5. We also make do with the old fashioned stuff. My kids learn that you don’t need the world to be satisfied. And, no, my great-grandparents probably would not recognize my home this Pesach. They worried where they would come up with basic food for Pesach (eggs, chicken, potatoes, wine, etc.) – without Tomchai Shabbos to rely on. So when you are complaining about the hard work Pesach entails, just remember, at least you will have what to serve your family at the end of it. (Even if you only eat eggs, potatoes, meat and borsht!)

  6. I think that running to hotels for Pesach comes precisely become our 21st century generation is enslaved by all the materialistic stuff that we have, our big houses, 2 freezers ,etc. and it’s too much of a pressure to make all that Pesachdig, so people are running away.
    What I don’t understand is how so many people have so much money to spend in this recesion when everybody’s groaning there is no money for tuition or for paying the grocery bill. Unless people are just swiping the credit card without thinking how they’ll pay it all.
    One thing is for sure , those kids who are growing up having their seders in hotels will not focus on the Jews’ redemption from Egypt and slavery and the ultimate leading up to Matan Torah, rather their focus is on Mickey Mouse and other narishe entertainment. We are losing sight of what Pesach is all about.

  7. In olden days our zeidas were the breadwinners, and our bubbes were homemakers.
    Today it’s a farkerte velt where women are the breadwinners, so they need hotels because they have no time to make pessach.

  8. So happy to see this addressed. But I think it is coming a bit late…what has happened to the chinuch we are supposed to impart to the childdren? What about teaching them that Pesach is DIFFERENT THAN ANY OTHER TIME OF THE YEAR. THAT’S WHY WE ASK THE QUESTIONS…BECAUSE IT IS. What about teaching the children discipline…imagine? Just imagine…going without ketchup,chips and every other item you can pick up in the stores today? For one, it certainly would make it much easier on the Mother if her selection would be limited and she would tell her children…this is the way of old. Pesach is a special Yom Tov, unlike the others where everything is available. That is the beauty of Pesach! yes…eggs, matzoh, apples…that’s what we took along on our Chol Hamoid excursions. Of course, going local and visiting family was the order of the day. It was a time to visit cousins we didn’t get a chance to connect to..It was NOT a time of looking where we could spend that extra hard earned dollar…lavishing the kids with toys, trips….and who knows what.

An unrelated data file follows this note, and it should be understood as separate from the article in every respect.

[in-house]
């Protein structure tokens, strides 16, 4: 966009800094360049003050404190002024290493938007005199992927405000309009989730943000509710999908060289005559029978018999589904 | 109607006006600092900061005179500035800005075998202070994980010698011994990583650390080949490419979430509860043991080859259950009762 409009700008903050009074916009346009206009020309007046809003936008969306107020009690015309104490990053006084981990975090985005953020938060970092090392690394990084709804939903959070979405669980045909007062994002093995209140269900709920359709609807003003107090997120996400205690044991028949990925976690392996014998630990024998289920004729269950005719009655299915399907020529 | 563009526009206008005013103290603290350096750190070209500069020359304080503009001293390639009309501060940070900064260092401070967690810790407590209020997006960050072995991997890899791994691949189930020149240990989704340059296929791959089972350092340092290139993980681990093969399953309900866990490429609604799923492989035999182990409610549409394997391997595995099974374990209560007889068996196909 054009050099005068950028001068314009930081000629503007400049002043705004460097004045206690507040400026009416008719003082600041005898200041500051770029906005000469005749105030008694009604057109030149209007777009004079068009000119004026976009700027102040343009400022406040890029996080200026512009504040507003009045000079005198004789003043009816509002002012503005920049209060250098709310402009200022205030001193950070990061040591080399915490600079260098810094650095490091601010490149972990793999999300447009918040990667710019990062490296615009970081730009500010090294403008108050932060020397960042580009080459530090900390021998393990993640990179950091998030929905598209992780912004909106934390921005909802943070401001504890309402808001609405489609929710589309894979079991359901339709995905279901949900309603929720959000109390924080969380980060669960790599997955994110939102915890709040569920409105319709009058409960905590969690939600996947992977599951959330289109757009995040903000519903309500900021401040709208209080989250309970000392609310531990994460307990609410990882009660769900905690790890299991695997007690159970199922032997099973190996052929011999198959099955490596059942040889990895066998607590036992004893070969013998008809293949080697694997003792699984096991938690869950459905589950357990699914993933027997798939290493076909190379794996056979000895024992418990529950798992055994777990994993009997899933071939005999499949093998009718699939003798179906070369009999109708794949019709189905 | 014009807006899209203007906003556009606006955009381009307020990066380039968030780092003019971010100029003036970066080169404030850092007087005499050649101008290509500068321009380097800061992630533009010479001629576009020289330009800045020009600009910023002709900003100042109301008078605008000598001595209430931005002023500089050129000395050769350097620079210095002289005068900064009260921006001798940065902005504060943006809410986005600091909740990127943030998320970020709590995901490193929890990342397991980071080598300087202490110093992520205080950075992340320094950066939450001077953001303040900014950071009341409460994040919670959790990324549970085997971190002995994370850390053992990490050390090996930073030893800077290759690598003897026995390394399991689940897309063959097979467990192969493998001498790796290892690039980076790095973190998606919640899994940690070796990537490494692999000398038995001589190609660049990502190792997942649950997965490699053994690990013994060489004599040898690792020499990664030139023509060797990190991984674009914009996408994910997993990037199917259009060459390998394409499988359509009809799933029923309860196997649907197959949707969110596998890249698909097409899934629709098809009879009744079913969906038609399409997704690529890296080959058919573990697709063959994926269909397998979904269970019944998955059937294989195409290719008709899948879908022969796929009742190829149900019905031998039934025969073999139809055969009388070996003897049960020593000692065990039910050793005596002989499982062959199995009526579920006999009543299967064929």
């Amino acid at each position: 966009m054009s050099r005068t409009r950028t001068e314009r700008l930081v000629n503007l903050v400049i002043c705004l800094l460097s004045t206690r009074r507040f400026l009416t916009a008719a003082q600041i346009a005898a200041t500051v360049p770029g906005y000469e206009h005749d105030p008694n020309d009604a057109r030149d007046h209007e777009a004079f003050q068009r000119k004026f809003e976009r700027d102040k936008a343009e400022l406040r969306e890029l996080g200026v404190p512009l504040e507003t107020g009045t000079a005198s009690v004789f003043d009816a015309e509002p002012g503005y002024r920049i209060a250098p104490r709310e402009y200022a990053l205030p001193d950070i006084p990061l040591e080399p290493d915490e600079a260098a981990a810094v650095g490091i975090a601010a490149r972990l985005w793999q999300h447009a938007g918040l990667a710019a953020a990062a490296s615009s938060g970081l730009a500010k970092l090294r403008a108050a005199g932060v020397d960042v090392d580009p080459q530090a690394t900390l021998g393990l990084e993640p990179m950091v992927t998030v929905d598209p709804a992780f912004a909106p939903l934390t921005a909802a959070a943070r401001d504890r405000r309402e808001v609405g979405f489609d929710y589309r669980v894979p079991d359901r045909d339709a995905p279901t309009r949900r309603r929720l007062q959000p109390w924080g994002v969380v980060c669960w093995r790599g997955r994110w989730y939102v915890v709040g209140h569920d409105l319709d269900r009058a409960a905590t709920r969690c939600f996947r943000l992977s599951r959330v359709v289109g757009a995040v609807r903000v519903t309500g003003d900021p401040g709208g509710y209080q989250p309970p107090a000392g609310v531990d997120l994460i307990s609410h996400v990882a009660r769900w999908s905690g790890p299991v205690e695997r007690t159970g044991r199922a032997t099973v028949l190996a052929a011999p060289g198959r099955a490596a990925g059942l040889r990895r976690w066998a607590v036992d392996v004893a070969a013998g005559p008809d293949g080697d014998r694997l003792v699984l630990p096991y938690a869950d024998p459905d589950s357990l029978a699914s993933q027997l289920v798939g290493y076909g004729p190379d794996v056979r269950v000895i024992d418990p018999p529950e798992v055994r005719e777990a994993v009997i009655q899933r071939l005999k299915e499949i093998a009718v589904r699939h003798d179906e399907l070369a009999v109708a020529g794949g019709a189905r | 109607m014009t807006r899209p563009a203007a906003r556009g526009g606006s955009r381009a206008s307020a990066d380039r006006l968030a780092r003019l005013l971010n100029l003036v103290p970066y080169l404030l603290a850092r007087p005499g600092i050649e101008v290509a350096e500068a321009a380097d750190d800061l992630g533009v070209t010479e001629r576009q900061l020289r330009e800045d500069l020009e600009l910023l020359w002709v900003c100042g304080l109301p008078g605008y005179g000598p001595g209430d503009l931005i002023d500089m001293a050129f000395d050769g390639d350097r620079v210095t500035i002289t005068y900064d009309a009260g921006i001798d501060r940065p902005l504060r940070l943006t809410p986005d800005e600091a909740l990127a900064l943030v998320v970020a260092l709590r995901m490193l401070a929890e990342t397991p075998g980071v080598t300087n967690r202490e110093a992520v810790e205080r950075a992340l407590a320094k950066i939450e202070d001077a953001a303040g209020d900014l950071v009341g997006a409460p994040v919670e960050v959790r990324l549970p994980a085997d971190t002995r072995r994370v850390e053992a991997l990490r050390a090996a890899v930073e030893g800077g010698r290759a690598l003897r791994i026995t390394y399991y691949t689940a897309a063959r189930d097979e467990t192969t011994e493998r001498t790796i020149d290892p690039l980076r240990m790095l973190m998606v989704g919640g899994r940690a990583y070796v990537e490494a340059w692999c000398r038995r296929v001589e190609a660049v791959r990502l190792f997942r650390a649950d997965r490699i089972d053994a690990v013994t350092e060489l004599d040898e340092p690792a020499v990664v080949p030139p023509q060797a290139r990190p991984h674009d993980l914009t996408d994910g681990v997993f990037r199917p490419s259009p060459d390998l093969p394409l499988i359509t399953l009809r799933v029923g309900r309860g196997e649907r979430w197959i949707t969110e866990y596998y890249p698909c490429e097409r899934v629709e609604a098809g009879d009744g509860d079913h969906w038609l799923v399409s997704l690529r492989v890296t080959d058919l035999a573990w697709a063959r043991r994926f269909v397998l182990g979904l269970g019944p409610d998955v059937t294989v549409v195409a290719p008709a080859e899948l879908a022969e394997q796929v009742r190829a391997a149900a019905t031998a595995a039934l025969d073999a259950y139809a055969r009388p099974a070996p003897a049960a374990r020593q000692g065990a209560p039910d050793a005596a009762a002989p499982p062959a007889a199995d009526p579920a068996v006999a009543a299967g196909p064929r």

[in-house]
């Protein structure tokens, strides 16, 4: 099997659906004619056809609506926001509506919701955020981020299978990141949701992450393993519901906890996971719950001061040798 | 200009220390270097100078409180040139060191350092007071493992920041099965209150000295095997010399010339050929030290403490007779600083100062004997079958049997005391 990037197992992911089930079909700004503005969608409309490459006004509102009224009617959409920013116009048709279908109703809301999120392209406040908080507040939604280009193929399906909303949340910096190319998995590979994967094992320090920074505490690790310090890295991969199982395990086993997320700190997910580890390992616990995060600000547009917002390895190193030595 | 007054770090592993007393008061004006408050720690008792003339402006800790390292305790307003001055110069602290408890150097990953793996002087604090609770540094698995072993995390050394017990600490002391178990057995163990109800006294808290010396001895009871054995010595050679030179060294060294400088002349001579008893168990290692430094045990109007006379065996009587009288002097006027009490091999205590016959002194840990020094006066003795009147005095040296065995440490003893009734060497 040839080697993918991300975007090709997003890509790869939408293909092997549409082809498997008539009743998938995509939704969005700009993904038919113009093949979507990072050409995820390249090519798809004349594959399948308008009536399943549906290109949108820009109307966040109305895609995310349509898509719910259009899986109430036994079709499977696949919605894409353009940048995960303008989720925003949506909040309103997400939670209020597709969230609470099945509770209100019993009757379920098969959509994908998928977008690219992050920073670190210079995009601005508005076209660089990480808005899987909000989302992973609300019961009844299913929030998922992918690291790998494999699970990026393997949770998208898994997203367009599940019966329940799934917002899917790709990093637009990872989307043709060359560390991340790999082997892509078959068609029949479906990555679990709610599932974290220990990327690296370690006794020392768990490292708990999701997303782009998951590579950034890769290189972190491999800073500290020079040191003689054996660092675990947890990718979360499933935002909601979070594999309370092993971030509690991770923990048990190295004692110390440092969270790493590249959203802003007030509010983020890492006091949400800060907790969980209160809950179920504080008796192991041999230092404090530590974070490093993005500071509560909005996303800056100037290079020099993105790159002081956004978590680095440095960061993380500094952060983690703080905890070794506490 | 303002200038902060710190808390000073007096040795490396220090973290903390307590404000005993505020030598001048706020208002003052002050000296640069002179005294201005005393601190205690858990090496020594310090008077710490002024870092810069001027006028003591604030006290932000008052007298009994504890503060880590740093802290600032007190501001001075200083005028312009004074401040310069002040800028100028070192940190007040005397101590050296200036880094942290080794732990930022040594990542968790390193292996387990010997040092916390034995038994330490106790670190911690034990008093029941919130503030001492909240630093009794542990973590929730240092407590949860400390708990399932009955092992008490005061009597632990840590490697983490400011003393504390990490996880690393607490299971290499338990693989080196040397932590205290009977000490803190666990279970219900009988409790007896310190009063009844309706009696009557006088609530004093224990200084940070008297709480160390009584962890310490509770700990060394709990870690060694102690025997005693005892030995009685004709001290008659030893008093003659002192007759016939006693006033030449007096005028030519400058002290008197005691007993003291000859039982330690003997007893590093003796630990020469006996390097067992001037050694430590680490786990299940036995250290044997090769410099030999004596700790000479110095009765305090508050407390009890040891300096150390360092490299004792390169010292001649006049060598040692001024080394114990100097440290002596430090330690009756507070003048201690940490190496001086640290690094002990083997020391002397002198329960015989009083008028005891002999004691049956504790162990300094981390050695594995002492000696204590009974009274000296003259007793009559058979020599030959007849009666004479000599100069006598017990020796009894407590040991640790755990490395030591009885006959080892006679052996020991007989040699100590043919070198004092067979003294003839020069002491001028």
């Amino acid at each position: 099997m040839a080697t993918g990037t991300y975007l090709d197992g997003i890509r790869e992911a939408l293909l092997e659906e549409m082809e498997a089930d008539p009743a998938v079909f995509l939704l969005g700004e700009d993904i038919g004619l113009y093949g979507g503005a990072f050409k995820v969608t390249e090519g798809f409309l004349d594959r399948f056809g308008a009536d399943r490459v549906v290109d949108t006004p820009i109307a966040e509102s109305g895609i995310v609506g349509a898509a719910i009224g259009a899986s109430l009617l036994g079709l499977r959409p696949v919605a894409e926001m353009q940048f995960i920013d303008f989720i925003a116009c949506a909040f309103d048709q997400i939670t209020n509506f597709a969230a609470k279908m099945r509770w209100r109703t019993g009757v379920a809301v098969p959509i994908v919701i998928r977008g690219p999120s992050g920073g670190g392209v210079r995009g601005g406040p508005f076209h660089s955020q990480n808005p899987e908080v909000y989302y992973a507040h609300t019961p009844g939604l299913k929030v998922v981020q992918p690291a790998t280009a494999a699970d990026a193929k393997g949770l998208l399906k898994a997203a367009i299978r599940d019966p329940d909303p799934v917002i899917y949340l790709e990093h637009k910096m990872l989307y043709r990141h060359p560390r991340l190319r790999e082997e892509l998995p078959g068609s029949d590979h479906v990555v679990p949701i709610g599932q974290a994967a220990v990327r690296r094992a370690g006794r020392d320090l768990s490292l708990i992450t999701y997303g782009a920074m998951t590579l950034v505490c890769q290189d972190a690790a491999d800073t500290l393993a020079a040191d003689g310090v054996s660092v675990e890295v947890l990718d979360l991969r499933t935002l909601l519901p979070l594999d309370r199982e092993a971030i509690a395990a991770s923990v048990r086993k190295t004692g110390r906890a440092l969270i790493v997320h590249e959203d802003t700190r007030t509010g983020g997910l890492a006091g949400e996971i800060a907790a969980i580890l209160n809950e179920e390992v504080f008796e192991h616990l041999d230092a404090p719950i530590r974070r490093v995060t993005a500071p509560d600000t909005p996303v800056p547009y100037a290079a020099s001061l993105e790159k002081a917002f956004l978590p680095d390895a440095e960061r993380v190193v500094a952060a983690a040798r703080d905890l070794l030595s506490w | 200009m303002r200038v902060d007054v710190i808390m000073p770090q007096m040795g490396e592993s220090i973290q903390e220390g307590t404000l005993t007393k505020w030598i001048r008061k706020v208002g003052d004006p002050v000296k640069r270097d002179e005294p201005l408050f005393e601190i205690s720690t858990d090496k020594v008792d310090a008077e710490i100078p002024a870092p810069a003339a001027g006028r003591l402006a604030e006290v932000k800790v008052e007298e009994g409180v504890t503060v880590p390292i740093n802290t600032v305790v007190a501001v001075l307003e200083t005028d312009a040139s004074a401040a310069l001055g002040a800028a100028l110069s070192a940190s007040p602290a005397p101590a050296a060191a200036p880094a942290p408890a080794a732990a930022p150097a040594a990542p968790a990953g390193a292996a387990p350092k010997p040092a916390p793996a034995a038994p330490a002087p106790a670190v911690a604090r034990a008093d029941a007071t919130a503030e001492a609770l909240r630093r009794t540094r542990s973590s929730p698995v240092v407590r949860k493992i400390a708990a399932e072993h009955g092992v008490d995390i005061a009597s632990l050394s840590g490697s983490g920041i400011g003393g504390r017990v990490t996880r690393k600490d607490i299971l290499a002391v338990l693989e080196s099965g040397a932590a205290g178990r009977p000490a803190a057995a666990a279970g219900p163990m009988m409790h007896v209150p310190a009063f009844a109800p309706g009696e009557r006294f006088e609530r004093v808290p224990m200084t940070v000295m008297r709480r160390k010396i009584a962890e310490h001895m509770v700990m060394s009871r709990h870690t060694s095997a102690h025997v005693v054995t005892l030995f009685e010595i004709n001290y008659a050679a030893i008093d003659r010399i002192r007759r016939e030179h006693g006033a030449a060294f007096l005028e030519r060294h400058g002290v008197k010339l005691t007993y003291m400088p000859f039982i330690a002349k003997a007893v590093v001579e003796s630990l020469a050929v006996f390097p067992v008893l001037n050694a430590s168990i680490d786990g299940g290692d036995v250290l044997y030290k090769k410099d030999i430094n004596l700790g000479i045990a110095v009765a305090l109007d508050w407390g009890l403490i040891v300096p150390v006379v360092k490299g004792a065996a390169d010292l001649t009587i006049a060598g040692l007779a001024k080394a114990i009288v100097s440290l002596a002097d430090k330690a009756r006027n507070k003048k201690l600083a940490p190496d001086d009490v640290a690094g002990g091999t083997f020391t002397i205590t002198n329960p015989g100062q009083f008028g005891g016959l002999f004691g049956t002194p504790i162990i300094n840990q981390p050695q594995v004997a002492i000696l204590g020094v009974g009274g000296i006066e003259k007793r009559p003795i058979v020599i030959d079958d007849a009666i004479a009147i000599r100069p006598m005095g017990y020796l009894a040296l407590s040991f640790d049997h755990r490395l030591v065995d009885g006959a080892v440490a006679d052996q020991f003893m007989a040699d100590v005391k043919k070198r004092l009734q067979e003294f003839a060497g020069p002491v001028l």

I feel sorry for the parents…no…I feel sorry for the kids whose parents don’t have the forsight to teach their children the time honored values we grew up with. The more you shower your kids with gashmias…the less they are able to cope when they get married and have children of their own. Just look around, how easy it is for woman to fall is a disposable generation..they have all the convenience, but just let their goita not show up and …wew!!!! how can I manage? well, we managed…thank you… we used the two hentelech Hashem gave us and got down and dirty and did the work..Taught us a lot about the value of hard work!!!!!
    Pity on the children. They don’t know real joy. The joy one has when one goes beyond oneself…when one learns an inner sense of joy, thru mastering the art of real discipline.
    What will the next generation look like? To just think about opening a paper and looking thru it to find that every advertisement…and there are …well, everything is about leaving for Pesach… very disturbing.
    well, parents….don’t blame anyone later…if things don’t work the way you thought they should.
    You build character by building character….that’s just the way it is…
    Nothing good….comes easy.
    Happy cleaning mothers…
    Feel good about yourselves…you..who stay home and prepare a heimish delicious yomtov…and sit by the seder with your family and friends in an atmosphere of….ROYALTY…..YES..ROYALTY….THAT’S WHAT A SEDER FEELS LIKE….WHEN YOU ARE THE QUEEN AFTER FINALLY SITTING DOWN AND ENJOYING THE FRUITS OF YOUR LABOR…